Why do certain people achieve success and why do others (with access to the same talent, resources, and abilities) not achieve success? Simon Sinek's Ted Talk, How Great Leaders Inspire Action? offers an eloquent explanation for why some companies and people succeed when others doing the same thing don't using what he has coined the "inside out" theory; Sinek's idea is that all great inspiring leaders think, act and communicate the opposite way of those who don't achieve success. They focus on why they do what they do first and then they explain how their product or service works and what they are selling.
These great leaders inspire action by inspiring their target population to agree with their values and the purpose behind their product or service. Sinek's research places a spotlight on Apple computers, the Wright brothers and Martin Luther King to showcase how people are drawn more to ideas, philosophies, causes and a purpose than to a mere product.
Sinek says that Apple and Dell both offer great products but Apple is far more successful due to their approach. Apple's says everything we do challenges the status quo; we believe and think differently. Customers largely agree with the company's philosophy and thereby become interested in what the products do for them and then buy Apple products.
Although Samuel Langley had far more access, capital resources, education and connections than the Wright brothers, Sinek said that Langley stopped working on the machine once he heard of the Wright brothers' success. Langley could have tried to improve the flying machine but he gave up with the project since he wouldn't be remembered for being the original inventor. Sinek attributes the Wright brothers' success in inventing the first flying machine to being fully dedicated to the project. They were driven by the cause not by money or fame. Similar to the Executives at Apple computers, the Wright brothers started with an idea that was changing the status quo and they weren't distracted or discouraged by multiple crashes or any other obstacles along the way.
Sinek's also ascribed Martin Luther King's success as a civil rights leader to his "inside out" approach to gaining support. He said 250,000 people showed up in Washington, D.C. on a steamy August day with no formal invitation or Internet to tell them the time for the speech because they shared the beliefs that King espoused in his speeches. "King succeeded in gaining influence and acquiring followers by making his structure their structure. Huge crowds showed up for themselves not for King because they believed in his vision about America. He didn't become famous because he said, I have a plan, he became famous because his speech focused on his dream and others could share in it!"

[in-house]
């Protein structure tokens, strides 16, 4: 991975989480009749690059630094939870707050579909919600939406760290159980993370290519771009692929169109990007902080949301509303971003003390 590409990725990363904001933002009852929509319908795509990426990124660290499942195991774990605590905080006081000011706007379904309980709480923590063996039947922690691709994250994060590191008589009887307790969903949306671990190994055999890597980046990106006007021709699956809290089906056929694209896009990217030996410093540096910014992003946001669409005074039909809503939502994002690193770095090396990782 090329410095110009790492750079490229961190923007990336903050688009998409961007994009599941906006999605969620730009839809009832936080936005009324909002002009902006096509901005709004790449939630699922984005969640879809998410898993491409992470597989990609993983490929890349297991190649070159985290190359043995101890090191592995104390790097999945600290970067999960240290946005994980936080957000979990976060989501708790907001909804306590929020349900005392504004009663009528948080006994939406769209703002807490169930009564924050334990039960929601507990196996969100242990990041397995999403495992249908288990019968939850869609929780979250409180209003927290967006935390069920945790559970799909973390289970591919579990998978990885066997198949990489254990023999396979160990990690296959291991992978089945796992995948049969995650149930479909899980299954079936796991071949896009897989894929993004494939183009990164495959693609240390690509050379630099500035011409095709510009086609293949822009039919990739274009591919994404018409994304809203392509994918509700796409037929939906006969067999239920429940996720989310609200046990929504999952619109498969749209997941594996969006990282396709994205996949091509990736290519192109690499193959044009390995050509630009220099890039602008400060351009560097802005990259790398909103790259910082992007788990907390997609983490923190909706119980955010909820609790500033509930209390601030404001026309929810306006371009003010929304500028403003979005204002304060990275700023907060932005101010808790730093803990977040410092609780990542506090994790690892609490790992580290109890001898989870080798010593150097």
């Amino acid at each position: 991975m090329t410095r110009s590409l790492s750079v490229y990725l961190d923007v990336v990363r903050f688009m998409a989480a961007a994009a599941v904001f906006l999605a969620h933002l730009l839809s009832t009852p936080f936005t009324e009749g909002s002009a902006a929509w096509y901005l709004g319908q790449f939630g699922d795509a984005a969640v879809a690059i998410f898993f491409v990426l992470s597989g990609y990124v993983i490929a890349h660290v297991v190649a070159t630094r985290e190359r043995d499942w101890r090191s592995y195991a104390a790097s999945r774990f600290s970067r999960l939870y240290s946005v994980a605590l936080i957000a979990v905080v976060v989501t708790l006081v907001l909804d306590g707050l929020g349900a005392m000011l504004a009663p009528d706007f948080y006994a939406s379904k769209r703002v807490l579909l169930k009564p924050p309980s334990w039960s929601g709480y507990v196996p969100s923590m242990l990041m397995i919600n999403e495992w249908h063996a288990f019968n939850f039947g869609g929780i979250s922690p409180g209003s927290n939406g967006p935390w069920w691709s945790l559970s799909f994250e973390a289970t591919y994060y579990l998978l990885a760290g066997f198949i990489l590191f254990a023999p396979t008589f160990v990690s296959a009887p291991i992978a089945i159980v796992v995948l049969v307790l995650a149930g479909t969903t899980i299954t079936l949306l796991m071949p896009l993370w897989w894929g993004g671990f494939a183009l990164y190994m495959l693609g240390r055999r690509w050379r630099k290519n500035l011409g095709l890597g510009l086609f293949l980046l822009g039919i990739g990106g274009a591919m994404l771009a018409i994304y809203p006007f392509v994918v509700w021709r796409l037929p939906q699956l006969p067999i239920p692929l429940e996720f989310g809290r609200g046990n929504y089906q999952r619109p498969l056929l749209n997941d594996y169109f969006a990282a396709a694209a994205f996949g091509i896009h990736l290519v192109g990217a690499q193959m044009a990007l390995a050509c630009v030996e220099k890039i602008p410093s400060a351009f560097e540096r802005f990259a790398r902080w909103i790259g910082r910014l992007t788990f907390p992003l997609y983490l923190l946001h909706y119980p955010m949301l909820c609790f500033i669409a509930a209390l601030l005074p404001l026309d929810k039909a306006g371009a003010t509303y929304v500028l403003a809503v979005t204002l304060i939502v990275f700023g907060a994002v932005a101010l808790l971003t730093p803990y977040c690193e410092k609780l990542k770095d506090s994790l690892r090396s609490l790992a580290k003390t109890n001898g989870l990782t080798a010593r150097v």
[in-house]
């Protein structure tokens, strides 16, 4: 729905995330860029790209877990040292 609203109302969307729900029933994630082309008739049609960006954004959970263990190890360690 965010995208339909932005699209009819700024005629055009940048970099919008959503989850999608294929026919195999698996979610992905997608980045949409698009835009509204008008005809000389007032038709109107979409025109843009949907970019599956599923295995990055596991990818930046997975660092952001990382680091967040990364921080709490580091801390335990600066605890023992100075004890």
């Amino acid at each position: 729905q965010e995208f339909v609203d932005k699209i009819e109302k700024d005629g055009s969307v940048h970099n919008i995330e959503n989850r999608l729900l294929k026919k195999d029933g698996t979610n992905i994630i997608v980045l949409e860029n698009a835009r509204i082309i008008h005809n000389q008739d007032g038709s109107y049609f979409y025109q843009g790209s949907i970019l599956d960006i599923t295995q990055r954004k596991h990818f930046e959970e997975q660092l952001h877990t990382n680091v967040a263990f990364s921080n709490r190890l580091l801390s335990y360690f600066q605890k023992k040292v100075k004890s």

My recent interview with Greg Baldwin, the President of VolunteerMatch, is a current example of an individual whose successful leadership could be attributed to Sinek's "inside out" theory on how great leaders inspire action. Greg volunteered his own expertise to build a website that matches people and their expertise to organizations who need volunteers. His volunteering to build the website speaks volumes about his strong belief in the worthiness of the business.
Greg said that the best career advice he was given was from his parents; they advised him to do what he believes in. This mantra guided Greg's career decisions and gave him the confidence to leave a high paying job as an advertising account executive for a volunteer job building a website for matching volunteers with organizations. His departure from a career in advertising was driven by trying to find more meaningful work.
Following Sinek's inside out theory, VolunteerMatch's extraordinary success is due to Greg and Jay's Backstrand's commitment to helping alleviate suffering in the world and to creating a business model that could help facilitate their lofty goal with greater efficiency. The website, VolunteerMatch.org, offers people a chance to buy into Greg's vision and the wild success they've enjoyed is due to allowing all the participants to experience the benefits of volunteerism.
Greg and Jay created one of the most successful non-profits for facilitating volunteerism because they fully believed in their cause and were willing to invest all their energy and capital resources to bring their vision (and the website) to its fruition. They stayed focus on their primary goal to build a community of people who believed in the power of volunteering to enrich our lives and the world around us. They then applied their imagination to envision millions of good people and good causes coming together to form relationships that serve us all. And then finally, they used the Internet technology to advance the values and partnerships that strengthen our civil society.
Baldwin and Backstrand dedicated themselves to creating a business based on common values not on a superficial desire to achieve fame or fortune. That's probably why so many have heard of the website's name and not the President's (Greg Baldwin) or co-founder (Jay Backstrand). Now millions of others can share in their good work and find places with ease to volunteer and make a difference. VolunteerMatch is the web's largest volunteer engagement network; the organization strengthens communities and organizations across the country by making it easier for good people and good causes to connect.
Since its launch, the VolunteerMatch network has helped the nonprofit sector engage more that $4.5 billion worth of volunteer services. Greg's success as an entrepreneur, like that of Steve Jobs, the Wright brothers and Martin Luther King stemmed from his unshakable belief in what he was doing. That's evidently what it takes to gain the support and following of others or to mass market a product or service.